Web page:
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Review
, 67 (1), 211-33

Cementum Proteins: Role in Cementogenesis, Biomineralization, Periodontium Formation and Regeneration

Review

Cementum Proteins: Role in Cementogenesis, Biomineralization, Periodontium Formation and Regeneration

Higinio Arzate et al. Periodontol 2000.

Abstract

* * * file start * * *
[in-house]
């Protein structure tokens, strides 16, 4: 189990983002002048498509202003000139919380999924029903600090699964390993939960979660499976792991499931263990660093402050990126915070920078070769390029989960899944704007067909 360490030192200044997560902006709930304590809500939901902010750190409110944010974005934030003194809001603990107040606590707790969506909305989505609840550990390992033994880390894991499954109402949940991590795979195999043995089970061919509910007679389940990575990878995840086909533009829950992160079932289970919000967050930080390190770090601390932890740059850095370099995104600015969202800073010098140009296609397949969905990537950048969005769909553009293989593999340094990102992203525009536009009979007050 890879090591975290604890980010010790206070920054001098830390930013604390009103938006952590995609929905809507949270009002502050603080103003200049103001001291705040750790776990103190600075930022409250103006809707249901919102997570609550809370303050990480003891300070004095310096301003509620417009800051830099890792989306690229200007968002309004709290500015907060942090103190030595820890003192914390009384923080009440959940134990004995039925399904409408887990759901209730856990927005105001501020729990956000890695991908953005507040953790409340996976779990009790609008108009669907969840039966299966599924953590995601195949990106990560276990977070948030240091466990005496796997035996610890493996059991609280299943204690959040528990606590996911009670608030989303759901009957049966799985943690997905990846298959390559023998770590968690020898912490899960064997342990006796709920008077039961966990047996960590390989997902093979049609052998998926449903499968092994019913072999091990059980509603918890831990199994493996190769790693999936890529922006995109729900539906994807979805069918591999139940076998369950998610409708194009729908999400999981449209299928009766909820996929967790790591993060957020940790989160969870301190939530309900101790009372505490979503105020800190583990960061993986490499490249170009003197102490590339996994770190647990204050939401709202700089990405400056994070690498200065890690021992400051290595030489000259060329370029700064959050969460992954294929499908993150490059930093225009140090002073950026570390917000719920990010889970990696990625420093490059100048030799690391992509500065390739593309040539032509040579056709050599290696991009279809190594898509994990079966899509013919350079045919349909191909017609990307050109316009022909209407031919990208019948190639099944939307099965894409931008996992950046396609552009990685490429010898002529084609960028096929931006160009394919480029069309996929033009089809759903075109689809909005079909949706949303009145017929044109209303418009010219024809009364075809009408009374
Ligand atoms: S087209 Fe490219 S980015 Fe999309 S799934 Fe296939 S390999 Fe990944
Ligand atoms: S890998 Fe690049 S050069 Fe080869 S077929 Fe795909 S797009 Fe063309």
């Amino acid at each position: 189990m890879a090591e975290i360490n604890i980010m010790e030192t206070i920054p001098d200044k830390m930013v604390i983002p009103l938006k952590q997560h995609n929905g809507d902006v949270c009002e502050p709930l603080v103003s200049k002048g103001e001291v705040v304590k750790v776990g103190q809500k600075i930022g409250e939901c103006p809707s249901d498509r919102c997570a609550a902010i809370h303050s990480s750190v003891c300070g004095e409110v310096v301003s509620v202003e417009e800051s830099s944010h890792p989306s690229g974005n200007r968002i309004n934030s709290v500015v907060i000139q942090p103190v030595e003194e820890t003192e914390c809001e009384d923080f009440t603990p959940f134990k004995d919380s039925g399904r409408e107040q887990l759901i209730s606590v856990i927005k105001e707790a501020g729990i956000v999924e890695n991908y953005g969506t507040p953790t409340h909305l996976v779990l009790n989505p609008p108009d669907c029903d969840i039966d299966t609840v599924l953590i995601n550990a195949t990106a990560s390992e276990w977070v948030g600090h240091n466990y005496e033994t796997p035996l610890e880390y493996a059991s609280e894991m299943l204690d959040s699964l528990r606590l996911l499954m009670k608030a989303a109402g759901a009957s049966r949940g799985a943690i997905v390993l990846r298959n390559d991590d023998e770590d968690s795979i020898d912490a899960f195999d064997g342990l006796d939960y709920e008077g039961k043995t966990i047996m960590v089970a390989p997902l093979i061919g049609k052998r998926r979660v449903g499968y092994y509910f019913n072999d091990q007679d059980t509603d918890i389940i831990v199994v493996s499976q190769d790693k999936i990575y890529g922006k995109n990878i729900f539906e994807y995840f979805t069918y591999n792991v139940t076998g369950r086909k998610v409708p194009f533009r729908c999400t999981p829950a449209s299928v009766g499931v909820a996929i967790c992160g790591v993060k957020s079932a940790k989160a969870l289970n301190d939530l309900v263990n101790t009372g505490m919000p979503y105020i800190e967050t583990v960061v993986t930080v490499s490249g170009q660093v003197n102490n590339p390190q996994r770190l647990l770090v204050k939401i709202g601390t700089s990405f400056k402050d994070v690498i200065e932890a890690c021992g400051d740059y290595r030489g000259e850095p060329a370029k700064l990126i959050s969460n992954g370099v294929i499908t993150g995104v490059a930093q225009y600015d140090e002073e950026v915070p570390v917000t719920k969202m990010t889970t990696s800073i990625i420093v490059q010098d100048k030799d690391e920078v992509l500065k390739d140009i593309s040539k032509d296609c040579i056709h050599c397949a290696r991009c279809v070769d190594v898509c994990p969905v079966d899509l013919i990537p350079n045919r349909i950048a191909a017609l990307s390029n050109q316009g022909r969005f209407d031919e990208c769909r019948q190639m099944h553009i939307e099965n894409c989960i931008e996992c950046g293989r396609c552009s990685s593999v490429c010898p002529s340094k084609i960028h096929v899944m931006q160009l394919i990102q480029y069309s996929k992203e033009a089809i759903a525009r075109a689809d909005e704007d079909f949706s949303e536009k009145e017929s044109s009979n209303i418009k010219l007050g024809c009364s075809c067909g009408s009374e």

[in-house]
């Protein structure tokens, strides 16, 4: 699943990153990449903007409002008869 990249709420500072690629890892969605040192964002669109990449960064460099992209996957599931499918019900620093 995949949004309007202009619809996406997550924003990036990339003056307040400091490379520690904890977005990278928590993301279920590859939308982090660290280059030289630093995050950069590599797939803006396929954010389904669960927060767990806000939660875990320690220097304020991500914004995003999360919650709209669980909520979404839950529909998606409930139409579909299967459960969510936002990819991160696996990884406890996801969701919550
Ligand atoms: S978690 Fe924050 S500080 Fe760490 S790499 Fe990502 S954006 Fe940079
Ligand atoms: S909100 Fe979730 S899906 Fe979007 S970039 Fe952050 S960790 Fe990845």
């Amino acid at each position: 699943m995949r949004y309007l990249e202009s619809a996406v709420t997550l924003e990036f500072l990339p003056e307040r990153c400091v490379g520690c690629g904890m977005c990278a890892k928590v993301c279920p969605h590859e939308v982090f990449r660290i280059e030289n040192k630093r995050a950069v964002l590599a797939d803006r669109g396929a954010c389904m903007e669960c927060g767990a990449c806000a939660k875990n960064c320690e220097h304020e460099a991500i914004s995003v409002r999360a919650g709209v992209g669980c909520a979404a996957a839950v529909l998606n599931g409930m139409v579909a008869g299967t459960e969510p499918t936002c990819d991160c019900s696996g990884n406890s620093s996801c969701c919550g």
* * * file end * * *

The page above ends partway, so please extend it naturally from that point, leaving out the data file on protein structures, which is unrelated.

Destruction of the periodontium is normally associated with periodontal disease, although many other factors, such as trauma, aging, infections, orthodontic tooth movement and systemic and genetic diseases, can contribute to this process. Strategies (such as guided tissue regeneration) have been developed to guide and control regeneration using bioresorbable membranes and bone grafts. Although effective to a certain point, these strategies have the problem that they are not predictable and do not completely restore the architecture of the original periodontium. To achieve complete repair and regeneration it is necessary to recapitulate the developmental process with complete formation of cementum, bone and periodontal ligament fibers. Detailed knowledge of the biology of cementum is key for understanding how the periodontium functions, identifying pathological issues and for developing successful therapies for repair and regeneration of damaged periodontal tissue. It is the purpose of this review to focus on the role of cementum and its specific components in the formation, repair and regeneration of the periodontium. As cementum is a matrix rich in growth factors that could influence the activities of various periodontal cell types, this review will examine the characteristics of cementum, its composition and the role of cementum components, especially the cementum protein-1, during the process of cementogenesis, and their potential usefulness for regeneration of the periodontal structures in a predictable therapeutic manner.

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